Sunday, December 23, 2012

Classroom Assessment Techniques (CATs)

 Classroom Assessment Techniques (CATs)

Unfortunate is the moment when teachers discover that what our students have learned is not at all what we believed we were teaching. In looking for an effective way of evaluating learning throughout the semester, I found some research from Thomas A. Angelo and K. Patricia Cross, Classroom Assessment Techniques: A Handbook for College Teachers, describing strategies that college teachers had found useful and that could be used as representations for asking the essential but often indefinable questions "What are your students learning?" and its result, "How effectively are you teaching?"

I attempted an activity that stated by the authors, can help teachers to analyze objectively on what transpires in the classroom, and to guide students in a self-analysis of their own learning processes.

I created and handed out a specific questionnaire (What did you learn today) entitled, “Knowledge, Skills and Behavior” to accurately gauge individual's enactment of the day’s lesson plans, and provide me a reasonable estimate of class performance when compared to one another. I used this to gauge their leaning and gave verbal directions to write down and communicate with classmates, “what did you learn today” and writing and a discussion incurred with the students. The form had 1 – 10 listed on the form.

What I was looking for was the following:

  • 1.     Did they write down the same process or procedures they competed in the day’s lesson, to check for understanding?

  • 2.     Did the student use current industry terminology in a proper method?

  • 3.     Did they complete anything meaningful in the day’s lab after hearing the lecture, seeing my demonstration and preforming the task themselves?

  • 4.     Did they verbalize the same process or procedures they competed in the day’s lesson, to check for understanding?

This feedback received was useful to me, the instructor to realize if the student absorbed the basic concepts of learning that day’s lesson and then can tie it into the unit’s lesson or the bigger picture for the Print for Production course.

Case Study:

In a Graphic Design, Print for Production course after instructing and demonstrating to the students twice on color balancing to their own profile on a Mac desktop, I ask them to write down what they had learned or just preformed.

I was looking for specific terminology and/or tasks to answer the following questions:

  • 1.     Did the student recall learning a specific task that they would have to use in the Graphic Design field and for the class project outputs.
  • 2.     Could they perform the task from memory by jotting down some meaningful words to recall what they had just completed?
  • 3.     Could they verbalize the task from memory by speaking with a classmate using meaningful words to recall what they had just completed?

I wanted to know how many times the student would have to listen and preform the task to learn how to color balance their Mac computer, as well as save the setting to their own preferences profile upon logging in.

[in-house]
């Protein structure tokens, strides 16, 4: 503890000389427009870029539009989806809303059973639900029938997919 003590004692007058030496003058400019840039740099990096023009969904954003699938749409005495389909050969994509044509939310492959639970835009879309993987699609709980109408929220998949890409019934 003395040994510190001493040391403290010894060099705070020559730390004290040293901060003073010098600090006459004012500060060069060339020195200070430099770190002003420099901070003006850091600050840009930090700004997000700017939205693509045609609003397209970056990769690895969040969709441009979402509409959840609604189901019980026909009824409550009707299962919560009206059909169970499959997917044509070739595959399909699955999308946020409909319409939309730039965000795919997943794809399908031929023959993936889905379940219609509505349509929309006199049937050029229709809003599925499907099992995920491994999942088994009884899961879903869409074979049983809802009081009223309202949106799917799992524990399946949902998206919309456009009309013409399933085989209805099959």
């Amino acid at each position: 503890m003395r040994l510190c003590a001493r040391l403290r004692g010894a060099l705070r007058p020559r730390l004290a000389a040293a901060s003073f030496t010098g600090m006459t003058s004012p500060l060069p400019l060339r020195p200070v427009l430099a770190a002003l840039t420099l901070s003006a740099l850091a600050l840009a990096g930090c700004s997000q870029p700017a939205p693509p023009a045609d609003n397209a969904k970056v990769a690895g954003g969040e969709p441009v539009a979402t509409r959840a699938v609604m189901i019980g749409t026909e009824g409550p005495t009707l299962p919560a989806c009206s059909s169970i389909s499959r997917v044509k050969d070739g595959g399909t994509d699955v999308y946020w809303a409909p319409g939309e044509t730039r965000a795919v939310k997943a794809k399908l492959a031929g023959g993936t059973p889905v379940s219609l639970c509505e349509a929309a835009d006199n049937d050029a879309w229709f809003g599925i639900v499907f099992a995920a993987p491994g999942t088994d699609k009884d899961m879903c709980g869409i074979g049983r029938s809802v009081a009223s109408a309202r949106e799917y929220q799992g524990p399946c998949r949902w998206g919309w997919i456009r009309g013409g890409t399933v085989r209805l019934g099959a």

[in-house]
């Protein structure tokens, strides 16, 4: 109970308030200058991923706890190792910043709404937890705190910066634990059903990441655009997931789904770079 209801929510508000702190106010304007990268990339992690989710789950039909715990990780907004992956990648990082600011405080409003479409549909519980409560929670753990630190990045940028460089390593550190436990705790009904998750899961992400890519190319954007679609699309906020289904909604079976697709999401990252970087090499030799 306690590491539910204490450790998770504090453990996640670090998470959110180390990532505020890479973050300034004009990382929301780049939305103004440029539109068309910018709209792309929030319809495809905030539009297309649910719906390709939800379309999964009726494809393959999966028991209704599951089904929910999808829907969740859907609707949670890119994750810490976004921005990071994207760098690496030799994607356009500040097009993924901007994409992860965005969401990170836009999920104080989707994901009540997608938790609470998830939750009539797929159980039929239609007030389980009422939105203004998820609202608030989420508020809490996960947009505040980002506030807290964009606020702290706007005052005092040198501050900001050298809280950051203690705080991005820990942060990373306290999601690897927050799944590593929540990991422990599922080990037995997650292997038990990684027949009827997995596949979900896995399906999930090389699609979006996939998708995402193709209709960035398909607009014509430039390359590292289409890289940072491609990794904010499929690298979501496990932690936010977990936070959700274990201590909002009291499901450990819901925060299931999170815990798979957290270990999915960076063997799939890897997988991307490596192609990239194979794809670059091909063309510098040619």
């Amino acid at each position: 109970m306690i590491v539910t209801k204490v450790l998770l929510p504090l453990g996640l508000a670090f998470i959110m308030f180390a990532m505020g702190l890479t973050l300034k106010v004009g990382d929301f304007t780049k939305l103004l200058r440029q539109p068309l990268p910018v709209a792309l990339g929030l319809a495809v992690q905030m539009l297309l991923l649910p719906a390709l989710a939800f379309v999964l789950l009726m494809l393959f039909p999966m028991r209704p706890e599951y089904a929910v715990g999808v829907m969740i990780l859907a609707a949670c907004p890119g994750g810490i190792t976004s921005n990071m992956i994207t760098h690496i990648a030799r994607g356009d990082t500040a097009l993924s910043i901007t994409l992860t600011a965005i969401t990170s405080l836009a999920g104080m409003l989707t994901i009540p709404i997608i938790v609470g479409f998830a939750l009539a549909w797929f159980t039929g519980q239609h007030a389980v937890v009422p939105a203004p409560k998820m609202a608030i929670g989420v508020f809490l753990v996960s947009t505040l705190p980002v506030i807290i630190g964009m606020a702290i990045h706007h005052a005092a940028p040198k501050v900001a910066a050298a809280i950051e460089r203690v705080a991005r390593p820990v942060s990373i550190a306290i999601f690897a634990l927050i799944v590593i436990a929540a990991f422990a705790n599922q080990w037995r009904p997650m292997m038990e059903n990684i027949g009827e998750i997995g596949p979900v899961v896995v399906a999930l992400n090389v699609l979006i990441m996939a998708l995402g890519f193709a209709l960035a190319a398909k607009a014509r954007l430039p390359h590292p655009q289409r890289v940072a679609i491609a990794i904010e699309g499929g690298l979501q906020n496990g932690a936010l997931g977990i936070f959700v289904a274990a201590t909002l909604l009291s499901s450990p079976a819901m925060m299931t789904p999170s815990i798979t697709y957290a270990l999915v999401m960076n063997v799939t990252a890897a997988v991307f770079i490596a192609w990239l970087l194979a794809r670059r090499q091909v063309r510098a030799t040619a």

Analyzed the Data Results:

I was surprised that on the first day I handed out the entitled “Knowledge, Skills and Behavior” form one student wrote down tasks and terminology that they had been taught from a previous lesson. 
I had terms written down such as, moiré (pronounced "more-ray") pattern (this is sometimes seen in printed materials, more specifically a Moiré patterns come’s about when two halftone screen patterns come into conflict — something that both designers and printers want to avoid.) I had shown to this to my student’s a week prior from a Hagar comic strip I had pre-pressed while working in the printing field. I showed an excellent example used for training within a printing plant, on a newsprint color coated stock to be used for the pressman to proof their printing and to match color. While the student could recall a term it was neither the specific term(s) nor task that I had discussed for the days lesson. It did prove that she had learned a term and understood the concern of a Moiré pattern, as she verbally discussed this to the class after writing it down, but it was a past experience of learning.

Other results from the same students wrote very specifically on what they had learned for the day and could recall the day’s events with clarity. They used the term “color balance” (A color balance is used to successfully and accurately adjust a monitor screen for color printing; these adjustments must take place to properly calibrated equipment for more accurate color printing to avoid color casting on output to a hard copy, what you see in analog on the screen should match to the digital print.) but did not offer anything greater to elaborate on the topic, they knew a term but could they recall the step-by-step process?

Overall I find these non-grade Classroom Assessment Techniques (CATs) methods useful to me as an instructor to gauge the students learning and to generate a conversation on what they had covered in the day’s classroom experience. I would reword the document to include a step-by-step process question to entice a recall on the events and would also verbally explain twice to the student that this is a non graded process to generate conversation that includes writing down ideas and terms learned in the classroom. I do know this alarmed one student, as this student may have never experienced reflection on what they had just learned in the classroom in a discussion and writing format.

  • Note: I followed, Classroom Assessment Techniques: A Handbook for College Teachers, Cross and Angelo recommendations that this strategy of classroom assessment technique be ungraded as this technique seem to work best when they are viewed as a source of feedback and not as a system for evaluating student performance.

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